Of course, Ad Astra is also an esoteric science fiction film that looks at issues such as humanity's place in the galaxy and the search for intelligent life. An especially interesting theme that comes up when Roy is on the moon is commercialism and humanity's tendency to taint anything we touch. The commercialism of space travel is introduced when Roy takes a Virgin America shuttle to the moon, whilst an exterior wide shot of a lunar tourist base shows signs for, amongst others, Applebee's, DHL, and Subway. And since the moon is now so like Earth, thus it has become blighted by many of the same issues as Earth; crime, political division, materialism - the grandeur of space travel infected with the mundanities of Earth. This point is driven home by the references to territorial disputes and the problem of marauders, which is significant enough for Roy to need a military escort from the base to the Cepheus. And if all this wasn't enough to get the point across, in VO, we hear Roy lament how sickened Clifford would be with what the moon has become, pointing out it's now simply a "re-creation of what we're running from on Earth. We're world eaters". All of which helps create the impression of a future that's reasonably familiar and relatively plausible, given current technologies. Indeed, the lived-in nature of the film's environment is superbly realised by production designer Kevin Thompson (Birth; The Adjustment Bureau; Okja), whose discoloured sets and gritty textures are as far from the more glossy end of science fiction as you could imagine.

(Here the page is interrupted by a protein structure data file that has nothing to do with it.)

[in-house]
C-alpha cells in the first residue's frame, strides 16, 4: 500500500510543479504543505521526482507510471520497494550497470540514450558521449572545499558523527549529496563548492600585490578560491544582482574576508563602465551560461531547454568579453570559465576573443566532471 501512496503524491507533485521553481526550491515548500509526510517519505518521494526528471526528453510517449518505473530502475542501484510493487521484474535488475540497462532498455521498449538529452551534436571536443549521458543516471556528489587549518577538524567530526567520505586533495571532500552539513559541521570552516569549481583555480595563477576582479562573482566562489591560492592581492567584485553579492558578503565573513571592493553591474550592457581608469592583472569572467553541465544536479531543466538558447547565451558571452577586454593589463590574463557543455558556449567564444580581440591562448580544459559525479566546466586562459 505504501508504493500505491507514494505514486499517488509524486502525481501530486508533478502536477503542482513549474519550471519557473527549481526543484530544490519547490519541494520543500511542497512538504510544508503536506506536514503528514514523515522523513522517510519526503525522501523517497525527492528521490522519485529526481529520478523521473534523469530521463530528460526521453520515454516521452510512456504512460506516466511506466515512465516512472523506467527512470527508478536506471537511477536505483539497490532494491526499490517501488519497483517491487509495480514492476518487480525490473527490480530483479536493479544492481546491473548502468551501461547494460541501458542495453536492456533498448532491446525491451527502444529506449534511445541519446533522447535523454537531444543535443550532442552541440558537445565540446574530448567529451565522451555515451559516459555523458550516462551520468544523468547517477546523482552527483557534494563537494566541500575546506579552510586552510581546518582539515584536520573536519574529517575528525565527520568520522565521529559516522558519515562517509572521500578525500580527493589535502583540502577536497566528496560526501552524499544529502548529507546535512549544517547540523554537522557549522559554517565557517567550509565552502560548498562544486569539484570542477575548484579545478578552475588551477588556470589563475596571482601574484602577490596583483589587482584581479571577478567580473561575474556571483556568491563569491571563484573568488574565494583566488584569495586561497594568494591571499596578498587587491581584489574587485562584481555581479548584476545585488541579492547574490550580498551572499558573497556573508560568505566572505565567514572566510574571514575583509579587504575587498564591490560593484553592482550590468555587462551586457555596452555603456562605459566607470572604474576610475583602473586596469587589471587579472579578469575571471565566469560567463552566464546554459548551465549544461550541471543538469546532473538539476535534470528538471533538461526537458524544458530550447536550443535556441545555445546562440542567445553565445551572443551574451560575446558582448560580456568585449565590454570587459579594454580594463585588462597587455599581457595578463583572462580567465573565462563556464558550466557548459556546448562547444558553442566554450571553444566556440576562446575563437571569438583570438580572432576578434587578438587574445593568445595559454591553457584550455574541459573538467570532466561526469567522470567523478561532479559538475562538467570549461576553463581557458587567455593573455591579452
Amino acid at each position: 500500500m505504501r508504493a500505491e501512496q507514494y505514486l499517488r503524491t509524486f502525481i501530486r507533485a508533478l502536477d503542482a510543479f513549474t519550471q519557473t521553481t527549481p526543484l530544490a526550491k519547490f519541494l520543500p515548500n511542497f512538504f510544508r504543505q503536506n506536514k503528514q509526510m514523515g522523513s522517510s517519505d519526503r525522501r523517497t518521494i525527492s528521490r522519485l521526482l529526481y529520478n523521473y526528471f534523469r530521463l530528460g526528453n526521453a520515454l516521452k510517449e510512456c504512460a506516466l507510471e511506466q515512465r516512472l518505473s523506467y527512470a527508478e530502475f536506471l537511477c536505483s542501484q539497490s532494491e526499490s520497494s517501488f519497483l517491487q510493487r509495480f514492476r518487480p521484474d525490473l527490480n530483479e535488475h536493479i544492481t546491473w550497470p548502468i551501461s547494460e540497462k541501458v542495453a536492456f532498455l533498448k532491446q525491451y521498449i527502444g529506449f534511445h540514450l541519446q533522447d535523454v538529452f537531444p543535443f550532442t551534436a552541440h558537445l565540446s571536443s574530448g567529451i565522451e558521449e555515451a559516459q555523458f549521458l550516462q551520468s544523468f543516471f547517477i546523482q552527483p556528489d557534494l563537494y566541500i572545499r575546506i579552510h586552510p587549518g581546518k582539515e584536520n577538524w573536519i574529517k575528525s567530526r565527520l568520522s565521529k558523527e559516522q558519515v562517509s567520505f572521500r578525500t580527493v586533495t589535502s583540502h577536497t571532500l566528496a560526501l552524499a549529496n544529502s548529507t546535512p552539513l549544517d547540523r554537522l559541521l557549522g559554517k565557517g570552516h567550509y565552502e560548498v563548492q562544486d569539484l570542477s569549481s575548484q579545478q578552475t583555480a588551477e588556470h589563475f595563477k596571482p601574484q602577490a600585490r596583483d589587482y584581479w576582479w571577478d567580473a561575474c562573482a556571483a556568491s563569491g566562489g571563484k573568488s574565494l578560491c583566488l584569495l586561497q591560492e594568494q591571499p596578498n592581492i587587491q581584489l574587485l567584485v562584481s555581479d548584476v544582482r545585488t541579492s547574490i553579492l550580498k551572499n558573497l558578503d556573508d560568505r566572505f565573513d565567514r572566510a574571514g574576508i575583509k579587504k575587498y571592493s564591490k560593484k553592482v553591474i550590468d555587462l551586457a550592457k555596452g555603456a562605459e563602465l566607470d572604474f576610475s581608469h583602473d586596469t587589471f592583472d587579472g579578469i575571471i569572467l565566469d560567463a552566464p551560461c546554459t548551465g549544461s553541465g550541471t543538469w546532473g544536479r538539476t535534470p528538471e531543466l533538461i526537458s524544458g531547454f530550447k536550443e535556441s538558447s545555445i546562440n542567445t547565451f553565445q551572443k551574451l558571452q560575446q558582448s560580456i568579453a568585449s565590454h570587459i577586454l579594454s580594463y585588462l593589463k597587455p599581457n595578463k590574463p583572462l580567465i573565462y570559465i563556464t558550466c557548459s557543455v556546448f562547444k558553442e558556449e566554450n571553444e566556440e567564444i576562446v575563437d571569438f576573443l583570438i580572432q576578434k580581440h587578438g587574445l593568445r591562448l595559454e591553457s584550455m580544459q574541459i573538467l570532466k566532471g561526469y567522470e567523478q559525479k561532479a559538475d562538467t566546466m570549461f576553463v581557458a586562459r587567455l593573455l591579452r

However, for all these positives, some significant problems detract from the whole. For me, there were three main flaws; 1) a poorly written and hugely distracting voiceover upon which Gray relies far too heavily, 2) three ludicrous action scenes that accomplish nothing and which feel like they're from another movie entirely, and 3) an anti-climactic and overly neat dénouement.